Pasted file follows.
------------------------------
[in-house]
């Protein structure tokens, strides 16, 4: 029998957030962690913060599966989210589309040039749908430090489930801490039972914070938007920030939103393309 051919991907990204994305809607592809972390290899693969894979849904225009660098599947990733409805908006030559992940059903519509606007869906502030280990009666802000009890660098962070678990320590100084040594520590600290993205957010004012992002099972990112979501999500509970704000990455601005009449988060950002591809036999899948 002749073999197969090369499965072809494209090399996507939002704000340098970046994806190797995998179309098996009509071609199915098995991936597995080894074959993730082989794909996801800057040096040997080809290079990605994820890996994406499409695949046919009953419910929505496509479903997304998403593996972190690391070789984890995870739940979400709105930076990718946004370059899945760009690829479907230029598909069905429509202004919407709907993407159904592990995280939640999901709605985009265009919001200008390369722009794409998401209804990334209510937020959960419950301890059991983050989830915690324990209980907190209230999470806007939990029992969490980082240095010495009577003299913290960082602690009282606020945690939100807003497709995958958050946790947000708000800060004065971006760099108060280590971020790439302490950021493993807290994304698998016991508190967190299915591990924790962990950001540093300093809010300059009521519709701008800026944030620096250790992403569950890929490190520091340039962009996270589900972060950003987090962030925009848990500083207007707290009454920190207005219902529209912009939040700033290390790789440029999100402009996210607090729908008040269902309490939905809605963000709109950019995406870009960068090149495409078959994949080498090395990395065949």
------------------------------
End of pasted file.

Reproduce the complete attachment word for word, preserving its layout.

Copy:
[in-house]
């Protein structure tokens, strides 16, 4: 029998957030962690913060599966989210589309040039749908430090489930801490039972914070938007920030939103393309 051919991907990204994305809607592809972390290899693969894979849904225009660098599947990733409805908006030559992940059903519509606007869906502030280990009666802000009890660098962070678990320590100084040594520590600290993205957010004012992002099972990112979501999500509970704000990455601005009449988060950002591809036999899948 002749073999197969090369499965072809494209090399996507939002704000340098970046994806190797995998179309098996009509071609199915098995991936597995080894074959993730082989794909996801800057040096040997080809290079990605994820890996994406499409695949046919009953419910929505496509479903997304998403593996972190690391070789984890995870739940979400709105930076990718946004370059899945760009690829479907230029598909069905429509202004919407709907993407159904592990995280939640999901709605985009265009919001200008390369722009794409998401209804990334209510937020959960419950301890059991983050989830915690324990209980907190209230999470806007939990029992969490980082240095010495009577003299913290960082602690009282606020945690939100807003497709995958958050946790947000708000800060004065971006760099108060280590971020790439302490950021493993807290994304698998016991508190967190299915591990924790962990950001540093300093809010300059009521519709701008800026944030620096250790992403569950890929490190520091340039962009996270589900972060950003987090962030925009848990500083207007707290009454920190207005219902529209912009939040700033290390790789440029999100402009996210607090729908008040269902309490939905809605963000709109950019995406870009960068090149495409078959994949080498090395990395065949």